"I mean, it can suspend objects, it can hold shape, and take on different consistencies, hues, and flavors. There is a lot to explore."
The most distinguished engineers working in a gelatinous medium might be the Jelly Mongers, Sam Bompas and Harry Parr, but two Brooklyn roommates are bringing the jiggle wiggle to New York City. Basically they thought, what the hell, let's organize a Jell-O Mold Competition. And since only two pretty interesting gals could say that, we decided to learn more about them and this competition. Register by June 12 for the event, which is happening on Saturday, June 20, from 6 to 10 p.m.
Names: Nadia Siddiqui and Michelle Zatta
Occupations: International Center for Transitional Justice program assistant (Nadia) and Independent designer (Michelle)
What inspired the Jell-O Mold Competition? The idea for a Jell-O mold project had been kicking around the Gowanus Studio Space for a while, and was first proposed by fellow Studio Space member Sara Martin—who also helped with organization and designed the flyer—after she found an old Jell-O recipe book. I thought this would be an interesting platform for a larger design event, focusing less on the retro aspects of Jell-O and more on exploring its design properties in the present tense.
I was also inspired to take on this event by Martí Guixé’s design book 1:1 Martí Guixé. His idea of creating edible products is one in which I am very interested—and is what this competition is asking people to consider. The timing also seemed right to look for inexpensive ways to experiment with design. Given the wobbly state of our economy and the, well, economy of Jell-O, it was a perfect fit.
Is there any relationship to the "hipster" Brooklyn cook-offs that have sweeping the borough (the Chili Takedown, Cupcake Cookoff, Risotto Challenge, and others)? Quite honestly I had no idea these cook-offs were happening. I think our Jell-O Mold Competition is a bit different in that we aren’t framing the competition in an ironic or nostalgic way. We are asking our participants to look at Jell-O as a design material/medium. I mean, it can suspend objects, it can hold shape, and take on different consistencies, hues, and flavors.
Plus, we have a pretty exciting panel of judges who are well known in design, art, and/or food, including conceptual designers Jason Miller and Tobias Wong, Jennifer Appel of Buttercup Bake Shop, and Thu Tran of Food Party.
Do you think most of the competitors will be more designers than food people? A little of both? It’ll be a mixed bag in terms of background, which makes this all the more exciting. Some of our participants at this point include a jewelry designer, a candy company manager, and a corporate lawyer-film post-production duo. We're looking forward to seeing what people come up with.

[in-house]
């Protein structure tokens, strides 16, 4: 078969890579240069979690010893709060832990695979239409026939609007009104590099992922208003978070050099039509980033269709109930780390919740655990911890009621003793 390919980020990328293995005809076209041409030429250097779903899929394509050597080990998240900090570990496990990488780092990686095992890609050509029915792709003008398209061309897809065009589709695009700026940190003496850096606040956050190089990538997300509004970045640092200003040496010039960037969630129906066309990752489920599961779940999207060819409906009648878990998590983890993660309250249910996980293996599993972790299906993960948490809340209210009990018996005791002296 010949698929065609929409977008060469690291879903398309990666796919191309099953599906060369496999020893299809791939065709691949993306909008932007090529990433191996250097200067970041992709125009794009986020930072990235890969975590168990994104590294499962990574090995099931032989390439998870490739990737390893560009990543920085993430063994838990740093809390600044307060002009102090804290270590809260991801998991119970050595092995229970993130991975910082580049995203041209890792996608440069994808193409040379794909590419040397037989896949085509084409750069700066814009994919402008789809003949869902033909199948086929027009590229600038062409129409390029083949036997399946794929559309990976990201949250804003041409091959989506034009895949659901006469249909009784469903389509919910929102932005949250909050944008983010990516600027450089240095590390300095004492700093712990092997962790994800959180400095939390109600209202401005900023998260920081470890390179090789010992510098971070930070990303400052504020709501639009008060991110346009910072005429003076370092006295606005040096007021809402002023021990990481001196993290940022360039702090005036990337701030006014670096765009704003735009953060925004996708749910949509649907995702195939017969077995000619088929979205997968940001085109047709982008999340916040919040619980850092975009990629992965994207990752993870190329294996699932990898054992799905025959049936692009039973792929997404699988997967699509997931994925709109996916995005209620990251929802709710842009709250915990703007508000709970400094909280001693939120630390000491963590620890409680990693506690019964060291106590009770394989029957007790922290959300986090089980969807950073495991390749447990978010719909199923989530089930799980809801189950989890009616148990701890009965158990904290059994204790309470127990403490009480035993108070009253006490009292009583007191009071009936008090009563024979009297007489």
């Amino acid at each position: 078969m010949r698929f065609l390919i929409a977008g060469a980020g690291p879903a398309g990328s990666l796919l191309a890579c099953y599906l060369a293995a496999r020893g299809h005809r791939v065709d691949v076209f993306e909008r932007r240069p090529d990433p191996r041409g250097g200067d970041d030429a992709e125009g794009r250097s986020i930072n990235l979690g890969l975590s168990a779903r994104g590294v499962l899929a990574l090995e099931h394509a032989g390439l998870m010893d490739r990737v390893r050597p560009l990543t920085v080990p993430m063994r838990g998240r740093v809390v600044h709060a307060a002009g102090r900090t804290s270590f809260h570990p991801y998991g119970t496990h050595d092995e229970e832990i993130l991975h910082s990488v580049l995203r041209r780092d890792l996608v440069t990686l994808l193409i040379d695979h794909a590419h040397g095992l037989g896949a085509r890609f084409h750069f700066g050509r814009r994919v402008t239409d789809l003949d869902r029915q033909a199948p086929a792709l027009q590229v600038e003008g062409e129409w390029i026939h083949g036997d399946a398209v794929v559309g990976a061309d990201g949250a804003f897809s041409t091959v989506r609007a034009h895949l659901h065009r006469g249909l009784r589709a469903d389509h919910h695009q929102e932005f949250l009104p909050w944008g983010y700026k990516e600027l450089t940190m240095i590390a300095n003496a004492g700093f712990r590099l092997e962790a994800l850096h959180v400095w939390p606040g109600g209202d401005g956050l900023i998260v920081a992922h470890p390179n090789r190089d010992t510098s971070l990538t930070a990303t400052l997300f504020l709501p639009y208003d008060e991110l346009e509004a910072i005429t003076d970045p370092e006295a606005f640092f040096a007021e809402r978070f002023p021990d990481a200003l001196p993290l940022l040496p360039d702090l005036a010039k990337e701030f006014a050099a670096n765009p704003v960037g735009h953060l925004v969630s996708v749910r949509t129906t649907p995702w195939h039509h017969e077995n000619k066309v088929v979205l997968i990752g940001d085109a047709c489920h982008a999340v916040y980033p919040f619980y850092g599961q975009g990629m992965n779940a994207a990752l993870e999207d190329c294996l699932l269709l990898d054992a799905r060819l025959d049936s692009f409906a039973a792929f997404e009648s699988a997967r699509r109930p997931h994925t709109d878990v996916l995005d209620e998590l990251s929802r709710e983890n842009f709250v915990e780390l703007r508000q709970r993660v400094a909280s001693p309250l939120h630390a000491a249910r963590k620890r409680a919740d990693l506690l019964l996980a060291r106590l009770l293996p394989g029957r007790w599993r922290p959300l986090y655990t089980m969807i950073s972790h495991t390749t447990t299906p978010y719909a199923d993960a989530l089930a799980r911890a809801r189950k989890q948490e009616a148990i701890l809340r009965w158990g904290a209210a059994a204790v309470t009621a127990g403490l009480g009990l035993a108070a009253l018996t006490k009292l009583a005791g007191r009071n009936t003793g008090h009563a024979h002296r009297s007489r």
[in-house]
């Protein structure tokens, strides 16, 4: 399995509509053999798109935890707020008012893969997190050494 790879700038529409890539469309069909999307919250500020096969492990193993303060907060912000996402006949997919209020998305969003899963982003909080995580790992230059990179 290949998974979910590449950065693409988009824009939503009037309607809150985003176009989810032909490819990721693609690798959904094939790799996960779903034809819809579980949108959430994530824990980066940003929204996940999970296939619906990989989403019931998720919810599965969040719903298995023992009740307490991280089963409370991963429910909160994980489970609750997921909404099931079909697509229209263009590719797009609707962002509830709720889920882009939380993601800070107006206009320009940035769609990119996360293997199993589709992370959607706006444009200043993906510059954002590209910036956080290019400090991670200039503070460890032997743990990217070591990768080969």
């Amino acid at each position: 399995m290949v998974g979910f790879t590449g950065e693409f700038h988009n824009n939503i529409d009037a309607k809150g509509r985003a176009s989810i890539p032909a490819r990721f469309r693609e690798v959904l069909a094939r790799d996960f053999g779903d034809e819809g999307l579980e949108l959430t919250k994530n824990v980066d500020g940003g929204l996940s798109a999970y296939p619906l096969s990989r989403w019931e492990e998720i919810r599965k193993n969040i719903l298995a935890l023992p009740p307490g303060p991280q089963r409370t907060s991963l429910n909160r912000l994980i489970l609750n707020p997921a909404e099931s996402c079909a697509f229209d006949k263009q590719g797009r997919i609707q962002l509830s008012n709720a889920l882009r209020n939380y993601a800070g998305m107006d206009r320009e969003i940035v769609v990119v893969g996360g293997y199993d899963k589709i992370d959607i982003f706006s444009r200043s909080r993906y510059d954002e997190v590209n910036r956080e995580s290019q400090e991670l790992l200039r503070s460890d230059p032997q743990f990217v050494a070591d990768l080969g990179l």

What are these "really cool prizes" you advertise? The grand prize winner will receive $500 cash and a signed poster by Tara McPherson. Runners-up will receive $100 cash and a gift from Kid Robot. To say nothing of all the glory. Cash is cool, right?
What do you recommend to first-time Jell-O architects? Experiment!! Experiment!! Experiment!! But please try not to make our judges sick.
Do you have a favorite jiggle word/sound? Wiggle? Waggle? Blub blub? Shimmy? We prefer the variant "jiggly."
And now for some non-Jell-O questions...
Favorite comfort food? NS: Chicken salad—my favorite meal as a kid was a chicken salad sandwich with a side of chicken salad.
MZ: Red bean mochi ice cream balls—they are like crack.
Guilty pleasures? NS: Snack foods that are about two ingredients away from qualifying as a durable plastic.
MZ: Cheez-its and hot dogs with cheese filling.
Describe your perfect meal. NS: Pan-seared scallops. I also had a very memorable, and I contend near perfect, meal at a gas station in a tiny fishing village in Iceland.
MZ: One that a guy pays for—this hasn’t happened for a while. And if a guy is paying, I would like the pork chop at Diner in Williamsburg.
What food won't you eat? NS: Prawns. (I have very strong opinions about prawns in general.) And also, the lunches my dad packed for me from grades 3 to 7. I appreciate the care with which he made them and his dedication (he refused to let anyone else make lunches and believe me, I lobbied hard), but it's really, really hard to eat a sandwich made out of leftover peas.
MZ: The chicken wings on the floor of the G Train.
What do your family and friends think of your food obsessions?
NS: Part and parcel—they already think I’m strange.
MZ: Well, I’m organizing a Jell-O mold competition and my older sister is entering a bodybuilding competition, so, yeah. I think I am also going to be banned from ever mentioning the word “Jell-O” around my friends again after the event.
What is your favorite meal of the day, and what's your go-to spot for it? NS: Dinner at Fanelli's Cafe in Soho for a cheeseburger with Swiss and fries.
MZ: Also dinner, but at Choice Market in Clinton Hill for the grilled skirt steak panini.